Family of journalist slain in South Sudan push for investigation two years on

Family of journalist slain in South Sudan push for investigation two years on

South Sudan journalist

A British-American journalist killed in South Sudan two years ago has been remembered at vigils outside the country’s embassies in London and Washington DC amid calls for an investigation into his death.

Christopher Allen was 26 when he was killed while reporting on South Sudan’s civil war as fighting broke out between Government and opposition forces during a rebel offensive on 26 August 2017.

Press freedom groups have claimed that there is evidence suggesting Allen was deliberately targeted for taking photographs of the battle.

The freelance’s family were joined by campaign groups and members of the media at the vigils, held on the two-year anniversary of his death on Monday, with signs calling for justice for Allen.

Allen’s family have pushed for South Sudanese authorities to open an impartial investigation into the killing and for the US to step in if it continues to fail in its duties under international law.

They met with the country’s US ambassador, Phillip Jada Natana, according to Reporters without Borders (Reporters Sans Frontieres) who said the ambassador “agreed to engage on this issue and push forward an investigation” into Allen’s death.

Lawyers for the family have told Associated Press there are “reasonable grounds to suspect that both the killing of Christopher Allen and the treatment of his body after death constitute war crimes committed by members of the South Sudanese armed forces”.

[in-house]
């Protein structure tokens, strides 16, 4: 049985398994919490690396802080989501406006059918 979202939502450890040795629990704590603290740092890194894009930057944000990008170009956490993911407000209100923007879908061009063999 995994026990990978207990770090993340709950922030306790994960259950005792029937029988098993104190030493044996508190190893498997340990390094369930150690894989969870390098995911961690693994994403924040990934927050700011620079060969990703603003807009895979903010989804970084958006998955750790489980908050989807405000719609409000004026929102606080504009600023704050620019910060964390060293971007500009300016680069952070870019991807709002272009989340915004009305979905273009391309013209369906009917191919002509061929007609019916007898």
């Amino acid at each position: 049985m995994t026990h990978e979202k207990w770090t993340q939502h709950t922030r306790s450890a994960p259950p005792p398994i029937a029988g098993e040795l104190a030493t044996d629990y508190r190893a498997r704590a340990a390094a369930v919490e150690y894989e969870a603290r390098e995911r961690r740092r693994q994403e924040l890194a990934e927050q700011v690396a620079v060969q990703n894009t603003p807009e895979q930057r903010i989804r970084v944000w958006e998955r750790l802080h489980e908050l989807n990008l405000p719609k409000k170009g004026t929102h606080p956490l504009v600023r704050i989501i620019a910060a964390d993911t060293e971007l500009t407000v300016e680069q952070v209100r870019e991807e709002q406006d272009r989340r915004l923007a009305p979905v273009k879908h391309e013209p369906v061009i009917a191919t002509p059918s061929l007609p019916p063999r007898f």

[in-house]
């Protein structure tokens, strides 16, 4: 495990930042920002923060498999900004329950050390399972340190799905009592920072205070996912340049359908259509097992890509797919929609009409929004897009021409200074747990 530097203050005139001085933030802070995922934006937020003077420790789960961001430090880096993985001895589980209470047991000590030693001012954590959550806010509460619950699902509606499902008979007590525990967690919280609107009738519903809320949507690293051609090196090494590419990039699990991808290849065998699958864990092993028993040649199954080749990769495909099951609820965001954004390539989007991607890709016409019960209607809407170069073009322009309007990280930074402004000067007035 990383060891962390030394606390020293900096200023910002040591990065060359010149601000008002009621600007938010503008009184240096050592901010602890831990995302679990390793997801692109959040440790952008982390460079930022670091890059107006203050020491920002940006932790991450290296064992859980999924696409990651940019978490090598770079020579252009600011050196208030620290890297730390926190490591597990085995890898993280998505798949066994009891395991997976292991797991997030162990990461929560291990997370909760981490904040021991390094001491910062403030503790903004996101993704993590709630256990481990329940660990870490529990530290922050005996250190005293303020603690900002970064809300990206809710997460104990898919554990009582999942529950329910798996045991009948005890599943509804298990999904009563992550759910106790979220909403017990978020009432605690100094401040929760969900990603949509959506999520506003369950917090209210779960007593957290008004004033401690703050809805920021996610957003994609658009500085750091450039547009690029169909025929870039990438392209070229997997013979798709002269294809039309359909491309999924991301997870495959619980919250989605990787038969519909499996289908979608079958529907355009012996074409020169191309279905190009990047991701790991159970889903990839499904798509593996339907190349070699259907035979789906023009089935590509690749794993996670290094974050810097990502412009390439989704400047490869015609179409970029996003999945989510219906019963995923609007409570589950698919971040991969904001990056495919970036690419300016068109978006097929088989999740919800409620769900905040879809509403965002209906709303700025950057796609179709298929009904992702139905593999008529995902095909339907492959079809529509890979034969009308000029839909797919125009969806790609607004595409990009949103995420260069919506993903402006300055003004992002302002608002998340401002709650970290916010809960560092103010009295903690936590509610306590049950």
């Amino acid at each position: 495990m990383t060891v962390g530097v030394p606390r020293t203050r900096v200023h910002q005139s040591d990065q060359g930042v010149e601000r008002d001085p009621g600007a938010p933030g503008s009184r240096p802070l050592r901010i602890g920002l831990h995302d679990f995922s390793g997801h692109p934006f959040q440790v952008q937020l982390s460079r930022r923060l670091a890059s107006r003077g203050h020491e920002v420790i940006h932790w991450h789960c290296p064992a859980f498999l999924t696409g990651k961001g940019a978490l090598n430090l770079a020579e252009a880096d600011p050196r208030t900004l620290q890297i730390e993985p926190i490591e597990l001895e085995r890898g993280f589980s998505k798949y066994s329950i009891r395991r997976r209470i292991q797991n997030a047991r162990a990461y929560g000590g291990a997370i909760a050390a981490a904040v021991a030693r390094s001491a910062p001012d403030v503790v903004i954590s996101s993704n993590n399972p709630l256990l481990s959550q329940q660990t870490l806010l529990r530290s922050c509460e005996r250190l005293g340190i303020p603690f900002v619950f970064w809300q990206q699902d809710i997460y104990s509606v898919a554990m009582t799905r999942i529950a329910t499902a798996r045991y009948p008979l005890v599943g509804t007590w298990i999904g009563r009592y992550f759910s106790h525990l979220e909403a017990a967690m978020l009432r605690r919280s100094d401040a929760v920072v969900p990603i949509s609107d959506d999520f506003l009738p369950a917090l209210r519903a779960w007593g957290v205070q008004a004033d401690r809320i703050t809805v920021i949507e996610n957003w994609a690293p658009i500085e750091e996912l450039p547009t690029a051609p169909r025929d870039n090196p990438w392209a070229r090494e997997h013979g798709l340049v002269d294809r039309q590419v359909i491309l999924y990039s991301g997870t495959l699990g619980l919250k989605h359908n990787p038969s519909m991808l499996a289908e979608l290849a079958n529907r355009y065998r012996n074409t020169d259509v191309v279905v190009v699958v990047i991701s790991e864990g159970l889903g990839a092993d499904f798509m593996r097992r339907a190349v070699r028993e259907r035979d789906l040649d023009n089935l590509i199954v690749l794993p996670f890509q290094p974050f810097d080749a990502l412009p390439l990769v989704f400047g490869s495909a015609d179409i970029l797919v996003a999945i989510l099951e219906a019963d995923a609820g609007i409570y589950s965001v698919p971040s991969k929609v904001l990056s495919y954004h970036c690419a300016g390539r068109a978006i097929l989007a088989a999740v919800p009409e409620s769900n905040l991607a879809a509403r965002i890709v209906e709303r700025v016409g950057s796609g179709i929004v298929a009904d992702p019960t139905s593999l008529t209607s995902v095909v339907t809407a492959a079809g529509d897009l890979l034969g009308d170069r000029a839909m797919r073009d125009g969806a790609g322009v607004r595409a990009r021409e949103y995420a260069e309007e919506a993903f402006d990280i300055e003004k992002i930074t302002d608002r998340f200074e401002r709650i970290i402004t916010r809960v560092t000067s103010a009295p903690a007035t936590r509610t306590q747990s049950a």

Speaking to Press Gazette on behalf of Allen’s family, Jeremy Bliss described his cousin as a “real truth seeker”. He also called for the UK and IS governments to ensure an investigation into Allen’s death takes place.

“It’s appearing there’s evidence that there were crimes committed,” he said. “And of course we can’t be sure of that until an investigation is undertaken and then any necessary prosecutions to follow, but that now needs to happen.”

Bliss said the response from UK and US authorities so far had been “very disappointing”, adding: “We’re being maintained at a very low level with the State Department and with the Foreign Office.”

He claimed there had “never been any real determination from either party to actually push for any sort of investigation”.

RSF UK bureau director Rebecca Vincent said in a statement at the vigils that two years was “far too long for Chris Allen’s family to be left lacking even the most basic answers about what happened”.

She added it was “also far too long for this shameful lack of support from the UK and US governments to have continued.

“Today we gather not only to remember Chris and to renew calls for justice, but also to demand an end to this inaction by the very institutions that are meant to provide support and help achieve accountability for this heinous crime.”

Press freedom groups the Committee to Protect Journalists and Index on Censorship also supported the vigils for Allen.

The Foreign Office has yet to respond to a request for comment.

It held its inaugural Defend Media Freedom conference in London earlier this year.

Jointly hosted by the UK and Canadian Governments, the event featured a talk from human rights lawyer and UK special envoy on media freedom Amal Clooney.

Clooney, wife of Hollywood star George, was also appointed co-chairman of a panel of legal experts tasked with looking at “draconian” anti-press laws abroad.



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